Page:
Figure 2. Distribution of gene ontology (GO) terms of DEGs during tenderization. The number of genes with GO-terms in the categories “Molecular function”, “Biological Process”, and “Cellular component” are shown. (a) GO functional classification of DEGs in T_1h vs. CON. (b) GO functional classification of DEGs in T_3h vs. CON.
Figure 2. Distribution of gene ontology (GO) terms of DEGs during tenderization. The number of genes with GO-terms in the categories “Molecular function”, “Biological Process”, and “Cellular component” are shown. (a) GO functional classification of DEGs in T_1h vs. CON. (b) GO functional classification of DEGs in T_3h vs. CON.
Molecules 24 00998 g002
Figure 3. Scatterplot of the top 20 enriched Kyoto Encyclopedia of Genes and Genomes (KEGG) pathways. Rich factor represents the ratio of the number of DEGs and the number of all genes in the pathways. (a) KEGG pathway enrichment of DEGs in T_1h vs. CON. (b) KEGG pathway enrichment of DEGs in T_3h vs. CON.
Figure 3. Scatterplot of the top 20 enriched Kyoto Encyclopedia of Genes and Genomes (KEGG) pathways. Rich factor represents the ratio of the number of DEGs and the number of all genes in the pathways. (a) KEGG pathway enrichment of DEGs in T_1h vs. CON. (b) KEGG pathway enrichment of DEGs in T_3h vs. CON.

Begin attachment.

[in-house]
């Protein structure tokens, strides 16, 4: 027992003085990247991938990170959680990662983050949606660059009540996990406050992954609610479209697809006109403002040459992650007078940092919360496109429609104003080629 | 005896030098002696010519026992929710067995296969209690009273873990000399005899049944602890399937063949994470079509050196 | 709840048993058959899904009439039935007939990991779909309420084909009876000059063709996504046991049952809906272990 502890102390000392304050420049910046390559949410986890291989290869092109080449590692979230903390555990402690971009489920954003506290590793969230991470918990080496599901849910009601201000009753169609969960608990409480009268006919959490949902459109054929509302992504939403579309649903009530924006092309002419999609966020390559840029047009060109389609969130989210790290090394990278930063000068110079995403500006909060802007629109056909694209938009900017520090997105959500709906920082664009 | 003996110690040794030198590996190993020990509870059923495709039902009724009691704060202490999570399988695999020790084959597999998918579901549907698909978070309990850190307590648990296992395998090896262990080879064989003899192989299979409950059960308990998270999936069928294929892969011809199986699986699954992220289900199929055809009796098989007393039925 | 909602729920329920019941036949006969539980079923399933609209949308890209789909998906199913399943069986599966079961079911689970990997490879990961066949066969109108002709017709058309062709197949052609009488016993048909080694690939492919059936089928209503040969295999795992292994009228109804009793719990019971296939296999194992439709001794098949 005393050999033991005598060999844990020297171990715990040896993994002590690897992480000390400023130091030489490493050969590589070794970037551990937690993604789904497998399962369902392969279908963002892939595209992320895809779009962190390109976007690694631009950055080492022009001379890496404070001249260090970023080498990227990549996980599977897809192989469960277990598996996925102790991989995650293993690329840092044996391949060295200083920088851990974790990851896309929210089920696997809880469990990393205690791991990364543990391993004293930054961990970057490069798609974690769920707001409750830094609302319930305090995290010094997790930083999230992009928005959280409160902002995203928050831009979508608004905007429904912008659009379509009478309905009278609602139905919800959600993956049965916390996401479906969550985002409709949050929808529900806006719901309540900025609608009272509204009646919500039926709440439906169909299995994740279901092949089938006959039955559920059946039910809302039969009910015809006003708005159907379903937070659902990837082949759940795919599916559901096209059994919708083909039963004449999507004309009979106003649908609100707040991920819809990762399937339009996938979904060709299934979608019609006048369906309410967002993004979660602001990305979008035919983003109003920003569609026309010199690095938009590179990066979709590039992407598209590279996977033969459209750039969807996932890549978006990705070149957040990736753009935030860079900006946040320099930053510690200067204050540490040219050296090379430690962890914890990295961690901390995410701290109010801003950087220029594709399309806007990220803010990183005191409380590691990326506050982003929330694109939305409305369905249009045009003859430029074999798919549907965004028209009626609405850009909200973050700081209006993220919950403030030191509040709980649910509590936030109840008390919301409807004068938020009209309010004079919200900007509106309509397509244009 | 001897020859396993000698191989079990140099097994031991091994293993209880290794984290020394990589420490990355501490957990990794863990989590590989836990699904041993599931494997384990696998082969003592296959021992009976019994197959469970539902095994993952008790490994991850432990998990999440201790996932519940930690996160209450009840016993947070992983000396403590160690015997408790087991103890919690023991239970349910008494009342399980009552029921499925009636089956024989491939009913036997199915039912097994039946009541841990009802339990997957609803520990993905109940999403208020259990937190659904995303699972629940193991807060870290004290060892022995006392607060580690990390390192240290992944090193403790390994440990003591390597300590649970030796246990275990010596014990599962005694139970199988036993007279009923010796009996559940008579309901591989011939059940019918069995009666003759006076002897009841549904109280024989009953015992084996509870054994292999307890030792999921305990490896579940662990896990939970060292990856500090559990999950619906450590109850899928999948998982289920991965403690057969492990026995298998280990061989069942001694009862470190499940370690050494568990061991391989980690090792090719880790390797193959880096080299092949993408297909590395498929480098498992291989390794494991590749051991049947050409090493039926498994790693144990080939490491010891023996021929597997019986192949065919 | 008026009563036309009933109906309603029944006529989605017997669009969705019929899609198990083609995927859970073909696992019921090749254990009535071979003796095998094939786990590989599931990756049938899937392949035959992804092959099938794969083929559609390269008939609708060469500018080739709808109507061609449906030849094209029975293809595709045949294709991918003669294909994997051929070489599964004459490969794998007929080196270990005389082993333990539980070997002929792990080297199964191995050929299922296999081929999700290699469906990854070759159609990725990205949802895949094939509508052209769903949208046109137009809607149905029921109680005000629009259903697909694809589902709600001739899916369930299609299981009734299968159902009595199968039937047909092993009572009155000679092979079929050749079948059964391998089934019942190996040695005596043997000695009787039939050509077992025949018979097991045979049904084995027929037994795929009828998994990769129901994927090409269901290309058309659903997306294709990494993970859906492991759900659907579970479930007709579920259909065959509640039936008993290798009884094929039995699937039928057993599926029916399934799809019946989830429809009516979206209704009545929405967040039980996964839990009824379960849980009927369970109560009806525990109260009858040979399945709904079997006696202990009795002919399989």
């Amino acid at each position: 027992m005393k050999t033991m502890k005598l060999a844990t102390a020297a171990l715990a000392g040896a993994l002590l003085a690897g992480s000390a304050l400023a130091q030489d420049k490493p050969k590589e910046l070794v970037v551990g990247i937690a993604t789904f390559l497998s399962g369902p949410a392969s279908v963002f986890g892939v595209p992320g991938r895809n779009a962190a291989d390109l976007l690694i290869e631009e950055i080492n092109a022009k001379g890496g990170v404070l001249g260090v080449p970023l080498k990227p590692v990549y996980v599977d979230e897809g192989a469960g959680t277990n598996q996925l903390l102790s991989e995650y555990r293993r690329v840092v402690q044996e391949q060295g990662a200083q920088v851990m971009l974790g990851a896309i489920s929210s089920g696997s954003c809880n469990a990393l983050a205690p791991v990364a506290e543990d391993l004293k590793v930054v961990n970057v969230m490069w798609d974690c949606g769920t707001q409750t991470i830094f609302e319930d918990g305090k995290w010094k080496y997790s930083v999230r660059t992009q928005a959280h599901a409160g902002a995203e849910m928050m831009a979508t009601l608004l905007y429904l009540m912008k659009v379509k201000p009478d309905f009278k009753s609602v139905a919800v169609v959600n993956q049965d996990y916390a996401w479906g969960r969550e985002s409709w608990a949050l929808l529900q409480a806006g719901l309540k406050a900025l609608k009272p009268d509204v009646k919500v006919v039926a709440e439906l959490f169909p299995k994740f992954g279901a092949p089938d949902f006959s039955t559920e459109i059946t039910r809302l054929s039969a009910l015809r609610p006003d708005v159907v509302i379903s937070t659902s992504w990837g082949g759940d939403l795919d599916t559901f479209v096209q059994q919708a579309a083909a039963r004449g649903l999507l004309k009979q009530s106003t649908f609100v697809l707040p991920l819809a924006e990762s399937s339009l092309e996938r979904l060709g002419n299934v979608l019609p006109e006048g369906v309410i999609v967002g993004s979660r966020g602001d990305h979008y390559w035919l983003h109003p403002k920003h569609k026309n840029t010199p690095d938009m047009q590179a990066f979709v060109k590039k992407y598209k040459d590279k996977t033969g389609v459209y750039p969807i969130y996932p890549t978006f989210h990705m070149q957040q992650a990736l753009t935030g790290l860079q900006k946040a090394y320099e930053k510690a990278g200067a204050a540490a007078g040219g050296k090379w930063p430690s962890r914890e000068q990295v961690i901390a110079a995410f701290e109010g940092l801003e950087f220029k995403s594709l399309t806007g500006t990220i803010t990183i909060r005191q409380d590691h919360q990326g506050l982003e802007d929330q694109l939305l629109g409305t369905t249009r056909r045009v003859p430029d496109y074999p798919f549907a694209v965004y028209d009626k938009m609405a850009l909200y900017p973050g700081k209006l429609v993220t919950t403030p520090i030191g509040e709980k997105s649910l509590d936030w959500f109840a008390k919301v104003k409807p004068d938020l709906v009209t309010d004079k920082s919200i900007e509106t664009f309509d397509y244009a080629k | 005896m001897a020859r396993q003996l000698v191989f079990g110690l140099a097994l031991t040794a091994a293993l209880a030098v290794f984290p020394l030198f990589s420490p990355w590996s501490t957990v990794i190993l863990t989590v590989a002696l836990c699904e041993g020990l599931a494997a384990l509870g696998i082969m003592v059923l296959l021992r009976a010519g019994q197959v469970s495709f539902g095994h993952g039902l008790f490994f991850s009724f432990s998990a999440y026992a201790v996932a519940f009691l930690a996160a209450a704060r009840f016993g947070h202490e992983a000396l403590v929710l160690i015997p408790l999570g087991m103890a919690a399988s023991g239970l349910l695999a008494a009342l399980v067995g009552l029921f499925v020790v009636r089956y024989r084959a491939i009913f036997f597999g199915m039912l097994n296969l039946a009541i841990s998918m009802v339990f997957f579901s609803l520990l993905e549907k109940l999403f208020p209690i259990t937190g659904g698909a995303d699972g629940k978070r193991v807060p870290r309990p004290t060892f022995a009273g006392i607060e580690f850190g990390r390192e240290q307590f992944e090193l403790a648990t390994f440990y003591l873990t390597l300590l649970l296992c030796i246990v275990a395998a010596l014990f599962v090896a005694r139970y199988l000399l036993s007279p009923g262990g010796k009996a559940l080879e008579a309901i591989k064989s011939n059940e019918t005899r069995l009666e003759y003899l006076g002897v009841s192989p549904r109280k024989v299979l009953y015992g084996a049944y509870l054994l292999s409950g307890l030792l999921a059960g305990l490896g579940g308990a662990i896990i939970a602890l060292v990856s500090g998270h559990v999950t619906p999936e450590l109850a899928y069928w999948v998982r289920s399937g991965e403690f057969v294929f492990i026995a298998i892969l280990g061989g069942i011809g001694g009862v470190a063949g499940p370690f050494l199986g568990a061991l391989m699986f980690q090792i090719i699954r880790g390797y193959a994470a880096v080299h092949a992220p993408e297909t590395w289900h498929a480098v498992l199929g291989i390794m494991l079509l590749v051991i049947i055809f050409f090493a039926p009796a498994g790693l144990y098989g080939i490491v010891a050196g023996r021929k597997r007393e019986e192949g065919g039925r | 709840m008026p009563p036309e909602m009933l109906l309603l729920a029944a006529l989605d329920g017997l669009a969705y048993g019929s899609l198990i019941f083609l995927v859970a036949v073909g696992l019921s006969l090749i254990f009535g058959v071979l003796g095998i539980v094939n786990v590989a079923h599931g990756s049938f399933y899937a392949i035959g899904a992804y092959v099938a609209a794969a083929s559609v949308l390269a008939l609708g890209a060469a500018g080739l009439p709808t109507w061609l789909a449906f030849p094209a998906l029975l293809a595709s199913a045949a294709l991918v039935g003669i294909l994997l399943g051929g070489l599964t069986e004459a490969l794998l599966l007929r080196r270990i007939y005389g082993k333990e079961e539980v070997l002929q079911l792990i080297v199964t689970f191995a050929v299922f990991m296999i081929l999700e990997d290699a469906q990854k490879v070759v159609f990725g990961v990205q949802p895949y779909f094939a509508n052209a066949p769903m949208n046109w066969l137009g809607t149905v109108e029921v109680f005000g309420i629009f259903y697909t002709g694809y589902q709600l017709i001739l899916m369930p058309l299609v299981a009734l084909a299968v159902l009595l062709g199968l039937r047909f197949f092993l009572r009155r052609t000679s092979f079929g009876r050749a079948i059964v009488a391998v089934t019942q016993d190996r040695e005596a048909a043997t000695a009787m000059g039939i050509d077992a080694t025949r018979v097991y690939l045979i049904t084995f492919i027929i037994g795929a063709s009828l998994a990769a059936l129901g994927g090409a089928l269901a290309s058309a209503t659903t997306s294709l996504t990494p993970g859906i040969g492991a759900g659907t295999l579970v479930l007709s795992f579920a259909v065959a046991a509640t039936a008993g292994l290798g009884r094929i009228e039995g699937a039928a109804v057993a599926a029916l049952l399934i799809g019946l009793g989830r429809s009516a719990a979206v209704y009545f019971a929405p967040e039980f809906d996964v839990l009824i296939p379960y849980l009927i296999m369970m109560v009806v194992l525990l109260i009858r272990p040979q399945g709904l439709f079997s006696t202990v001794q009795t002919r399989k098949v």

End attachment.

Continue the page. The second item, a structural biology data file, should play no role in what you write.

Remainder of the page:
Molecules 24 00998 g003aMolecules 24 00998 g003b
Table 1. Characteristics of the reads from nine different grade follicle libraries in A. japonicus body wall (AJBW).
Table 1. Characteristics of the reads from nine different grade follicle libraries in A. japonicus body wall (AJBW).
SampleRaw DataClean DataValid Ratio %Q20 %Q30 %GC Content %
Q20, base sequencing error probability <1%; Q30, base sequencing error probability <0.1%.
Table 2. Summary of RNA-seq alignment.
Table 2. Summary of RNA-seq alignment.
SampleValid ReadsMapped ReadsUnique Mapped ReadsMultimapped Reads
Table 3. Special types of the main DEGs in AJBW during tenderization.
Table 3. Special types of the main DEGs in AJBW during tenderization.
Gene IDGene NameT_1h vs. CONT_3h vs. CON
log2(fc)plog2 (fc)p
Endogenous Protease